This study aims to identify the barriers to halal logistics implementation; rank the barriers of halal logistics implementation in food, beverage and ingredient companies; and identify the relationship among the identified barriers of halal logistics implementation to derive key managerial insights.
The paper first describes the concepts of halal logistics and discusses the barriers in implementing halal logistics from previous research studies. Then, on the basis of previous research, this study identifies 13 barriers to halal logistics implementation. The study uses interpretive structural modelling (ISM) methodology to find the rank of the barriers and also the direct or indirect relationship among those barriers. The study also uses a panel of experts consisting of the representative from Lembaga Pengkajian Pangan, Obat-obatan, dan Kosmetika Majelis Ulama Indonesia (The Assessment Institute for Foods, Drugs, and Cosmetics – The Indonesian Council of Ulama or LPPOM MUI) and the representatives from 23 food, beverage and ingredient companies to determine the rank of, and the relationship among, the 13 barriers.
The result of data processing with ISM methodology indicated that lack of support for logistic service providers and lack of customer demand and reluctance to pay for halal logistics occupied the topmost level. These barriers are affected at the lower level and have less influence than the remaining barriers. The result with ISM methodology also indicated that lack of commitment of management is the main barrier to implementing halal logistics. Moreover, according to the result of data processing with ISM methodology, this study suggests some managerial implications to overcome the barriers that hinder halal logistics implementation.
This study has several limitations. First, the scope of the study is limited to the barriers faced by Indonesian food, beverage and ingredient companies and overlooks other barriers to halal logistics encountered by other industries or other services as well as other regions or countries (i.e. other Muslim or non-Muslim countries). Future studies should attempt to uncover other industries or other services or a cross-industry comparison as well as other regions, other countries or a cross-region or cross-country comparison. The second limitation is related to the possibility of biased opinions from the experts, and the third limitation is that the identified barriers do not test in a real environment. To eliminate these limitations, future studies should involve more experts from different areas of the halal industry and should test the identified barriers to implement halal logistics in the real scenario.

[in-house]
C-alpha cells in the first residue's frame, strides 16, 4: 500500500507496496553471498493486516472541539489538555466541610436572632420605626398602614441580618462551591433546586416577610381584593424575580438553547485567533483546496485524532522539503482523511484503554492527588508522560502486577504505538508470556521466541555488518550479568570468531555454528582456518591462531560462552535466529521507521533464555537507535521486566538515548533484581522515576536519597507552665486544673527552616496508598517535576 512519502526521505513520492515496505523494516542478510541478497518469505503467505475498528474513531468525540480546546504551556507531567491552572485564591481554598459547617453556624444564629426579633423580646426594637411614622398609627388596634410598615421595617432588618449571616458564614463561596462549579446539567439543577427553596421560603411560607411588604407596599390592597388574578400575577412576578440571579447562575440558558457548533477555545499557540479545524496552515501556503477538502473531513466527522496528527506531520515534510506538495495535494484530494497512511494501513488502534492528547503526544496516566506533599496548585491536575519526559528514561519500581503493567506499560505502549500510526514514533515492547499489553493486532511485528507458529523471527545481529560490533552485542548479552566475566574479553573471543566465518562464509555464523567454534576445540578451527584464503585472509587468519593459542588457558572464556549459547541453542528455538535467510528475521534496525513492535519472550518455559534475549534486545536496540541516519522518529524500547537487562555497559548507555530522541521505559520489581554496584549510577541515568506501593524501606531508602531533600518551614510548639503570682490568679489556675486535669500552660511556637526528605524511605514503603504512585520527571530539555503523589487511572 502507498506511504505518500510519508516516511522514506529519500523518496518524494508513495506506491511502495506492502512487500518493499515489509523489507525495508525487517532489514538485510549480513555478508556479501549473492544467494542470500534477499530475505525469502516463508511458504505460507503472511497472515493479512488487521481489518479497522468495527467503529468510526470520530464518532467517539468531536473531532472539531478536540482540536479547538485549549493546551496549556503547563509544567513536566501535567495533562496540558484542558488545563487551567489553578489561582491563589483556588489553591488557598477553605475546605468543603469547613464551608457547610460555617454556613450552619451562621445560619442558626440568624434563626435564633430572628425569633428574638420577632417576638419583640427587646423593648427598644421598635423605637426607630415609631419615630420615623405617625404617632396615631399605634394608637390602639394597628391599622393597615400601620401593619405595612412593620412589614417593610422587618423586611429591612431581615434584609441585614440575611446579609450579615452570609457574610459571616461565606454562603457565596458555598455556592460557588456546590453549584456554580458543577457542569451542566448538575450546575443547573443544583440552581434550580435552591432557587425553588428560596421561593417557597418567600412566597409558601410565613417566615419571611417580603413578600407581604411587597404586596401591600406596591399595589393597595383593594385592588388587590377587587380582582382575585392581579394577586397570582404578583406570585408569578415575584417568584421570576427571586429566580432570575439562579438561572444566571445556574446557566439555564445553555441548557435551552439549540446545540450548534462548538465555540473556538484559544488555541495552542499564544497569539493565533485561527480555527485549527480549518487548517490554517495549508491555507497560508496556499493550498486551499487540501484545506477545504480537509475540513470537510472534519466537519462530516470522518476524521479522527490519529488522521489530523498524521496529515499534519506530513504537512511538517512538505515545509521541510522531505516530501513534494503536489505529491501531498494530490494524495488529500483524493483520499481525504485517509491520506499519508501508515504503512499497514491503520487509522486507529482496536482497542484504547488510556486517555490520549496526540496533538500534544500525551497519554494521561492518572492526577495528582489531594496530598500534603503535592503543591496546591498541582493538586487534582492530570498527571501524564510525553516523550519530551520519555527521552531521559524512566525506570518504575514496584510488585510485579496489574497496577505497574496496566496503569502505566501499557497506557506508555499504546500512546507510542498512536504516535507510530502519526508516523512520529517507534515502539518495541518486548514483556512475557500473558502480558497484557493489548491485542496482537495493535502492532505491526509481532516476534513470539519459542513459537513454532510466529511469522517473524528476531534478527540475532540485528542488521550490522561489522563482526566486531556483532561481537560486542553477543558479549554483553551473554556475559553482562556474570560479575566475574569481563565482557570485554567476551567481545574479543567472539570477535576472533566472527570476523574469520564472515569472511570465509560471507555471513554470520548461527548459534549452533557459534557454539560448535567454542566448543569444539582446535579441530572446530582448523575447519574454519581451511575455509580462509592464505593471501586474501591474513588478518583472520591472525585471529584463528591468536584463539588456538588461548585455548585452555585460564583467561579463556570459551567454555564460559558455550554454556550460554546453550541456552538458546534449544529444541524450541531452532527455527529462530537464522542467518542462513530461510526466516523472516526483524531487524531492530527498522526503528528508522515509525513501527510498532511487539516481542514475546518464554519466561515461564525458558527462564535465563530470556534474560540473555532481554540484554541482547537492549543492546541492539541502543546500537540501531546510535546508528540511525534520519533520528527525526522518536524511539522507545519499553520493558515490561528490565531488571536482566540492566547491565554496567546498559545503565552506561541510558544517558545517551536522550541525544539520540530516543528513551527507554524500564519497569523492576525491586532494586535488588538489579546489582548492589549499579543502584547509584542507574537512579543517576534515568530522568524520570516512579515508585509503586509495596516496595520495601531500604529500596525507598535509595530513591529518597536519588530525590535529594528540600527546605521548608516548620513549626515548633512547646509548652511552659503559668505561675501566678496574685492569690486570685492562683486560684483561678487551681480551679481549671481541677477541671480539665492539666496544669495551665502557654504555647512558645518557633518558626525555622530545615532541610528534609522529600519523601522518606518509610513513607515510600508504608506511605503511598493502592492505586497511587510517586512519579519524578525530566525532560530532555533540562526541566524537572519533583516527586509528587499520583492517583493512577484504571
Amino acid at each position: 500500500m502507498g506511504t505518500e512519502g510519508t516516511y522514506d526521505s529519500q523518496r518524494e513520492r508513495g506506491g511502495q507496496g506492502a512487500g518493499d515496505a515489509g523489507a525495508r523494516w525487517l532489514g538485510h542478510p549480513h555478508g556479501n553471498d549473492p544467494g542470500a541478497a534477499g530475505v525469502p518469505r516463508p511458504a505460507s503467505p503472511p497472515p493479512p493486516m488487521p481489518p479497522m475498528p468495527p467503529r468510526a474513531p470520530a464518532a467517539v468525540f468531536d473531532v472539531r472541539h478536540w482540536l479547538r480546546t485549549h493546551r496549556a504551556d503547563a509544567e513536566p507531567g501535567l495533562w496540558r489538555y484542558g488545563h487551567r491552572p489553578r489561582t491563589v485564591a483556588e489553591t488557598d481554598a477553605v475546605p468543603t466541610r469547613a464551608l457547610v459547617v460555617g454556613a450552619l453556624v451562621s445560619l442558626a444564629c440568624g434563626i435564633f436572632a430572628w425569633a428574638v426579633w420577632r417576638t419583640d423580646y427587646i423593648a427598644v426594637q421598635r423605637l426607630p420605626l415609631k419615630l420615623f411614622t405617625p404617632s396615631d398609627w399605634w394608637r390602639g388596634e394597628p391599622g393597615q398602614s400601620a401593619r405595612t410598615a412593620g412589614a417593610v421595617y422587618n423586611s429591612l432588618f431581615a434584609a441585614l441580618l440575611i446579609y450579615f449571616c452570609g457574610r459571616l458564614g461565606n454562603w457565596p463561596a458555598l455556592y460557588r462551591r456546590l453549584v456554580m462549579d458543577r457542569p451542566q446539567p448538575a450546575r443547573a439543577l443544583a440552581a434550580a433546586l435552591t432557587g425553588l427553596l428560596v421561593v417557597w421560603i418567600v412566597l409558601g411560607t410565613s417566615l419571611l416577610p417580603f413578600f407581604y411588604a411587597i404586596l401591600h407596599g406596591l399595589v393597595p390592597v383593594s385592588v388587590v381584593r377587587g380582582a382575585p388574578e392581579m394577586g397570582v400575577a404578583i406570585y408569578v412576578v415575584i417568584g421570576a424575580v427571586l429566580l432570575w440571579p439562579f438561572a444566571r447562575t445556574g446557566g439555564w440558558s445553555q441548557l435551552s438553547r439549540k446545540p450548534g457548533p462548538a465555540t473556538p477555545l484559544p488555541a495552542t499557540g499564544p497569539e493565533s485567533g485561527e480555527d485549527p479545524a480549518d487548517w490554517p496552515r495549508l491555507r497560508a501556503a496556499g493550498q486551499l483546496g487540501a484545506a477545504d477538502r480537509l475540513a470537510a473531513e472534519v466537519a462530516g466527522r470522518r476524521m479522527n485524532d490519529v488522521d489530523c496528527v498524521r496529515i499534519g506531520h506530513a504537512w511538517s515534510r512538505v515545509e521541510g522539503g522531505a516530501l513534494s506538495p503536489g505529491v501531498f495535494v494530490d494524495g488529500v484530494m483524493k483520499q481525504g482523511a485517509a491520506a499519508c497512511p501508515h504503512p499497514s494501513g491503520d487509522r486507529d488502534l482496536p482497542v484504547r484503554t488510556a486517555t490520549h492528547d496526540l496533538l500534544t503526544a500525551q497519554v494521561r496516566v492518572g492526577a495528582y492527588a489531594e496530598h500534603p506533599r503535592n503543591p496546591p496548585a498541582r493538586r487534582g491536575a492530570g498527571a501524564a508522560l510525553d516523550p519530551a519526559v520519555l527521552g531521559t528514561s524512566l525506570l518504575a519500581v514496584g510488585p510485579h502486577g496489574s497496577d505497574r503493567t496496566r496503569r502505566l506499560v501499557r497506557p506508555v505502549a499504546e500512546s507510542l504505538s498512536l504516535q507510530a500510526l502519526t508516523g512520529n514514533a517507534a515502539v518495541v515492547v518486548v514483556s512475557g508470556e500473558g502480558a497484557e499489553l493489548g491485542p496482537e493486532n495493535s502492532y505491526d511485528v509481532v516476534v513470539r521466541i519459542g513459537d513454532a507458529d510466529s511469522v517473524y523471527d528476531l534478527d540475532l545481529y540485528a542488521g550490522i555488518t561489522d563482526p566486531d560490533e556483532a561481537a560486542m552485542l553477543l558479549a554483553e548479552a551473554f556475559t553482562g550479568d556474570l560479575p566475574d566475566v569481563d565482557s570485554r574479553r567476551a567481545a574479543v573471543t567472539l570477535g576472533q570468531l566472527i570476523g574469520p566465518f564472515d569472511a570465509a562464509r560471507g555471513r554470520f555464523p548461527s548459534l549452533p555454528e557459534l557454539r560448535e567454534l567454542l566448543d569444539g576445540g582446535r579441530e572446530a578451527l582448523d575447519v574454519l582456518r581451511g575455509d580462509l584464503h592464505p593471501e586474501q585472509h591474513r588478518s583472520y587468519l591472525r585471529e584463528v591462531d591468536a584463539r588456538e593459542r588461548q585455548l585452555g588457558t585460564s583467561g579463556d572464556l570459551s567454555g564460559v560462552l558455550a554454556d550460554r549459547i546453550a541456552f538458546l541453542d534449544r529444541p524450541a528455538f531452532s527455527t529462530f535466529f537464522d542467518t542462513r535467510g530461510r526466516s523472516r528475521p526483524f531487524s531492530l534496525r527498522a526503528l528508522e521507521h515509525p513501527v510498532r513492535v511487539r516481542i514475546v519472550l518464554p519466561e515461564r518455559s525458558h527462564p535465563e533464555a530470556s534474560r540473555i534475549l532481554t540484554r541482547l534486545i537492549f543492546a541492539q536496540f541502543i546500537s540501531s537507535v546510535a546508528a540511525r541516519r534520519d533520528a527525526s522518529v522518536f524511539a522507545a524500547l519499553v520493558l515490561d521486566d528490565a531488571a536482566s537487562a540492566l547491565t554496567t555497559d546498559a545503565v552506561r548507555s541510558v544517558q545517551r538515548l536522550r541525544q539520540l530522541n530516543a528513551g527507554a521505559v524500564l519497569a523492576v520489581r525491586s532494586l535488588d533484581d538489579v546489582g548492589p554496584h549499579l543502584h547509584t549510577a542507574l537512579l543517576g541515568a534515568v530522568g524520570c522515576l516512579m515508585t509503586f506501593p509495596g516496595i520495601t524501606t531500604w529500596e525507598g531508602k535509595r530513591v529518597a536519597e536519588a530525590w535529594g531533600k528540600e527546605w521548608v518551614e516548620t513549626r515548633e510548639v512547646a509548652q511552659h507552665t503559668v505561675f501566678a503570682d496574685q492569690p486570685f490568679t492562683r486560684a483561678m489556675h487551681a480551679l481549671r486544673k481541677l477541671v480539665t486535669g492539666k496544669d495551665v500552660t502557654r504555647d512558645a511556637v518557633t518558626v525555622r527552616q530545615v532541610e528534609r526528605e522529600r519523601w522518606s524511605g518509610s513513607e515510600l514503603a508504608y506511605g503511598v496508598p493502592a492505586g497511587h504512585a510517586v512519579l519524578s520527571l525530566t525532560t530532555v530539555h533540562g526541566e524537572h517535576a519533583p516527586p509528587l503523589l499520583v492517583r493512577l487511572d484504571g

This study assists managers and policymakers in understanding the order in which these barriers must be tackled and adopts a strategy to successfully implement halal logistics.
The study has indicated that the barriers to implementing halal logistics can be mitigated because these barriers have the most influence on the system identified.
This study considers the application of ISM methodology to an empirical case of barriers so as to implement halal logistics. The study uniquely contributes to the field of halal logistics because it represents initial research that has analysed the barriers of halal logistics using ISM methodology.
The authors would like to thank Indonesian Ministry of Research, Technology and Higher Education for funding this research under the “Peneltian Terapan Unggulan Perguran Tinggi Grant” managed by Diponegoro University, Semarang. The authors also would like to thank Enago (www.enago.com) for the English Language Review.
Susanty, A., Puspitasari, N., Caterina, A. and Jati, S. (2020), "Mapping the barriers for implementing halal logistics in Indonesian food, beverage and ingredient companies", Journal of Islamic Marketing, Vol. ahead-of-print No. ahead-of-print. https://doi.org/10.1108/JIMA-11-2019-0244Download as .RIS
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